FuelFX’s offerings could help bring an exhibit to life for museum-goers. The local Natural Science museum is considering an option that could allow visitors to hold up a tablet and tap on items that they see through the camera view to pull up details or animations about the objects, Diaz said.
“You can imagine actually having dinosaurs walking around the museum would be kind of neat,” he said.
Some of those working at FuelFX said they got excitement out of the fast-paced business of sculpting 3-D models for hospitals, oil companies and other customers. FuelFX starts by crafting base 3-D models that company specialists can then incorporate into presentations, simulations or augmented reality and virtual reality experiences.
“It’s got to be a passion because it’s tough,” said Nick Schmidt, FuelFX’s 3-D and multimedia art director who was working on an animation of undersea machinery beneath an offshore rig.
Since many new energy industry employees are 30 or under, 3-D graphics have played an important role in educating them and bringing them to a similar level of understanding as older employees who are near retirement, Diaz said.
“They’re used to learning with simulations and 3-D and things like that,” Diaz said. “So they’re realizing that the best way to get those people up to speed with the generation that’s leaving is with these tools and visualizations.
“And there’s a lot more people, too. So you can’t take 100,000 people out on an offshore rig. But if you create a simulation that allows them to feel like they’re out there, you get them 80, 90 percent of the way.”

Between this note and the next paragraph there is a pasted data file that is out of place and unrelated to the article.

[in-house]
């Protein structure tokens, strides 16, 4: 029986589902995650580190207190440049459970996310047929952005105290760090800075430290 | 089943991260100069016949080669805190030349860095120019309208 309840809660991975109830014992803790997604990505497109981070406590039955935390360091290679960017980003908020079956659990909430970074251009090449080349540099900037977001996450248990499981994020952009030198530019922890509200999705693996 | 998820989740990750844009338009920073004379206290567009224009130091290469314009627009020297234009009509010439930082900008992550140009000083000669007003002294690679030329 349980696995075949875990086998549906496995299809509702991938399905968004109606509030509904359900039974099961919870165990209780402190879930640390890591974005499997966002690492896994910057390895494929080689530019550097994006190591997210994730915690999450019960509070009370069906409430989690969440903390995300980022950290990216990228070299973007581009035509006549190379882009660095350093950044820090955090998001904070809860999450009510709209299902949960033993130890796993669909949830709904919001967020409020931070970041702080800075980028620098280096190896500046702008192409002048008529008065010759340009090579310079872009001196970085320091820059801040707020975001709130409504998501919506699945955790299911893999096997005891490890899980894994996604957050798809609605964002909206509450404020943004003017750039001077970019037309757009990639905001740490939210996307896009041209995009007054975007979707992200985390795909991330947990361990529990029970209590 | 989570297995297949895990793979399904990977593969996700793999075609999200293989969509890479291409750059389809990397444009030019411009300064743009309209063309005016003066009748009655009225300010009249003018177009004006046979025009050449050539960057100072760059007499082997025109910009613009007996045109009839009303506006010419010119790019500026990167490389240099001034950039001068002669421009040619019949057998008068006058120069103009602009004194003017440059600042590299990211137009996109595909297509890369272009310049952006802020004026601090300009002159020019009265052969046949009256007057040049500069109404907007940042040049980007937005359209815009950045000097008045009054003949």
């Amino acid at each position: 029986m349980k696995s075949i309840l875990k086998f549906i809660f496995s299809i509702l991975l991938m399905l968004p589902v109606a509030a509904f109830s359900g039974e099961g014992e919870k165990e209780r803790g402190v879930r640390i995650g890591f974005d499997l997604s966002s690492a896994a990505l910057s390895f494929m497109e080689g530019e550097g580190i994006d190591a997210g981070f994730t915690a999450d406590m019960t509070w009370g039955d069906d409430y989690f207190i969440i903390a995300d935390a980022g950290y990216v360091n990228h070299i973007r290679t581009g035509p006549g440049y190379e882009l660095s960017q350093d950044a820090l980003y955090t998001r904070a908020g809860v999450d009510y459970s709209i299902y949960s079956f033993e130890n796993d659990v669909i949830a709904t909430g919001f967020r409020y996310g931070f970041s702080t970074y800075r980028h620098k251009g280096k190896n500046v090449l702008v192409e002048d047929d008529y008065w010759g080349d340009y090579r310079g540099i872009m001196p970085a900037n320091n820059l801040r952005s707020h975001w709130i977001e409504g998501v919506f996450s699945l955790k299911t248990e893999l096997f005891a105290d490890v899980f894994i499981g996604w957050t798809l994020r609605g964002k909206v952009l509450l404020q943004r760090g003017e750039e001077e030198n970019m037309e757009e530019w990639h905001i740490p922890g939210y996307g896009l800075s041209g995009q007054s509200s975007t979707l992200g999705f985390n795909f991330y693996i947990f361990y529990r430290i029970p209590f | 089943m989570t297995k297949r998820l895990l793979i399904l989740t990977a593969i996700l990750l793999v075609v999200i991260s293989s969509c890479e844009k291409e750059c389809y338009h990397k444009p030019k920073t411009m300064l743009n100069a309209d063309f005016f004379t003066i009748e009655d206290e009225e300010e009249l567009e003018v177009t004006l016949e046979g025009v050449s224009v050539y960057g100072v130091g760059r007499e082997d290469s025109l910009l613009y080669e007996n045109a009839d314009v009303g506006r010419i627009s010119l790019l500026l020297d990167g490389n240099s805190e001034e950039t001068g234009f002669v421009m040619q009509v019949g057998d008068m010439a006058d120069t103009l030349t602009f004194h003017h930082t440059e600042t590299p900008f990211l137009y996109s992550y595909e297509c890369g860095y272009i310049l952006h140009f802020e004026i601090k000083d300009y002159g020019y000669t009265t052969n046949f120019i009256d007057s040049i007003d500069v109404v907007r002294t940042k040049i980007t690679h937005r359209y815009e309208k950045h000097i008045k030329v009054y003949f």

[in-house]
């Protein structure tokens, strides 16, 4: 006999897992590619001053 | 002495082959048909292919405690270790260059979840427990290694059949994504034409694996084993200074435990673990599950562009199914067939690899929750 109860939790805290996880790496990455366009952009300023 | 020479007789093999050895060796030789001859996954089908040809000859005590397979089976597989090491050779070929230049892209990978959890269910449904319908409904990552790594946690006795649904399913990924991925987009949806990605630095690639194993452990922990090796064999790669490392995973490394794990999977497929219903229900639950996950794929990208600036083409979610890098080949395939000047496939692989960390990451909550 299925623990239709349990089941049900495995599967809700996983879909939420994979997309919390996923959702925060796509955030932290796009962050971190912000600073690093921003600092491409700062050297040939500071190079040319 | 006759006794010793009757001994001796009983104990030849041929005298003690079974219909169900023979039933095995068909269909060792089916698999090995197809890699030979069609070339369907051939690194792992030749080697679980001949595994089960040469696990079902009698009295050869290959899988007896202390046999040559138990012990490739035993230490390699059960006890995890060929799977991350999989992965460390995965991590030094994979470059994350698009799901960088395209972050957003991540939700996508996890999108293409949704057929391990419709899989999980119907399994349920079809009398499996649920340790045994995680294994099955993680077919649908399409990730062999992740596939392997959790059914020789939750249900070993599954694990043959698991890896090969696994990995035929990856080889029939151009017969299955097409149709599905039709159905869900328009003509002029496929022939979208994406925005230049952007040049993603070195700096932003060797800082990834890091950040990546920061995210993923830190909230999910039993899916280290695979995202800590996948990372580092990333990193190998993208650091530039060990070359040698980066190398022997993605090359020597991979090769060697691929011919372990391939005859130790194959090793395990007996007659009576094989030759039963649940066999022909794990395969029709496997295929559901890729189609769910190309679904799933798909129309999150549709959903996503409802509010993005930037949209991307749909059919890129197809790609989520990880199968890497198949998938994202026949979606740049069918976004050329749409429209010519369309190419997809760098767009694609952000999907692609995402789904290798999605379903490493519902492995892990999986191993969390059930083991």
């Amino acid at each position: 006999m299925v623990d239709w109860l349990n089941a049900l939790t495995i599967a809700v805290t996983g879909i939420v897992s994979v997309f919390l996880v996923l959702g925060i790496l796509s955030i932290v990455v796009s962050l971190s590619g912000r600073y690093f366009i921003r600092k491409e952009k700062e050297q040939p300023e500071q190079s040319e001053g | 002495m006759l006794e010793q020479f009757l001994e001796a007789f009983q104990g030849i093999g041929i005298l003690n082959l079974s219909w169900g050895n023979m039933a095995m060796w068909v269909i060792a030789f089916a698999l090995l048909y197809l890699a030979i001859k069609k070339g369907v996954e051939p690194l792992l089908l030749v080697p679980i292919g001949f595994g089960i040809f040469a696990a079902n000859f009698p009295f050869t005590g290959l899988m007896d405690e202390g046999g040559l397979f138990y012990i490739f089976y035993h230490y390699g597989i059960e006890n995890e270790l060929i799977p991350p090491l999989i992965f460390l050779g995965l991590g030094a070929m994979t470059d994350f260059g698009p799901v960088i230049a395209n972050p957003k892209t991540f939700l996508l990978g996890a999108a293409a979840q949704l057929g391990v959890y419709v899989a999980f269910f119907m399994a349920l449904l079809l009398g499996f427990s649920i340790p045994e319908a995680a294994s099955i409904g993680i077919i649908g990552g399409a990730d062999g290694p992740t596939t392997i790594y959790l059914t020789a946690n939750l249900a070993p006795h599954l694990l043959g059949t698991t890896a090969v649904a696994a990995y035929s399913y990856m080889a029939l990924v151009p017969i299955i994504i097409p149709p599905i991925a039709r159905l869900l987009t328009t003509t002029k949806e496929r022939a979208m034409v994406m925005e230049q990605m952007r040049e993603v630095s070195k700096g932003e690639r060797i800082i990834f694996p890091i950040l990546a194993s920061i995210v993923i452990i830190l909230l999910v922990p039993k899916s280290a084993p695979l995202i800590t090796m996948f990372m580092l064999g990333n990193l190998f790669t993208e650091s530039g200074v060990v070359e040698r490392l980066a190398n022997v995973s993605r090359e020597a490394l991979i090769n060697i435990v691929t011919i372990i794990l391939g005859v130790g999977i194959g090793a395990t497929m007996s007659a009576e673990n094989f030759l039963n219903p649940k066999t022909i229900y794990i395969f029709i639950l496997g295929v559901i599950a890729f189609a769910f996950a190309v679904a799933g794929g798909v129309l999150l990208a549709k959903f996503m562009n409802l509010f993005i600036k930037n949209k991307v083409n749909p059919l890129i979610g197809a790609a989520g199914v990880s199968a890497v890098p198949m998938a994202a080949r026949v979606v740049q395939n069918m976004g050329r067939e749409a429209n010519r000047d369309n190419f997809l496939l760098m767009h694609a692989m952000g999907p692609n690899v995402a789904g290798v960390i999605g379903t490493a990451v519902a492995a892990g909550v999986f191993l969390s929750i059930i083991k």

FuelFX’s augmented reality technology helped attendees experience the inside of the old cistern under Houston’s Buffalo Bayou Park, said Douglas Smith, co-founder of SmartGeometrics, which provided 3-D scans of the cistern to help build the animation.
“Peoples’ jaws literally dropped when they saw it,” Smith said.
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Anne Olson, president of the Buffalo Bayou Partnership said using a tablet to look into a 3-D model of the cistern offered important perspective on an otherwise inaccessible site.
“If we decide to move forward and get ideas as to what it should be, people just don’t have the opportunity to go down there,” Olson said. “So that’s why it was such a great resource.”
So far, augmented reality has been a hard sell to many of the largest of oil companies, Diaz said.
Engineers at seismic software company Paradigm have found 3-D graphics from FuelFX helpful and informative, said Samhita Shah, director of marketing communications for the company. But for now, the main attraction for Paradigm is still basic 3D graphics and videos, not augmented reality, Shah said.
Even companies that use FuelFX’s services and see the value in its oil industry-oriented animations have had trouble buying into the idea that a worker could be more productive by tapping on a tablet device. Diaz was optimistic that initial interest from some oil companies would grow into actual usage.
“If you lead, you bleed, sort of is the old saying,” Diaz said. “And that’s kind of where we’re at right now. We’re bleeding a little bit, but we know that this is where learning and communication is going and we’re making sure that we’re positioned for it when it becomes very common and everyone starts asking for it.”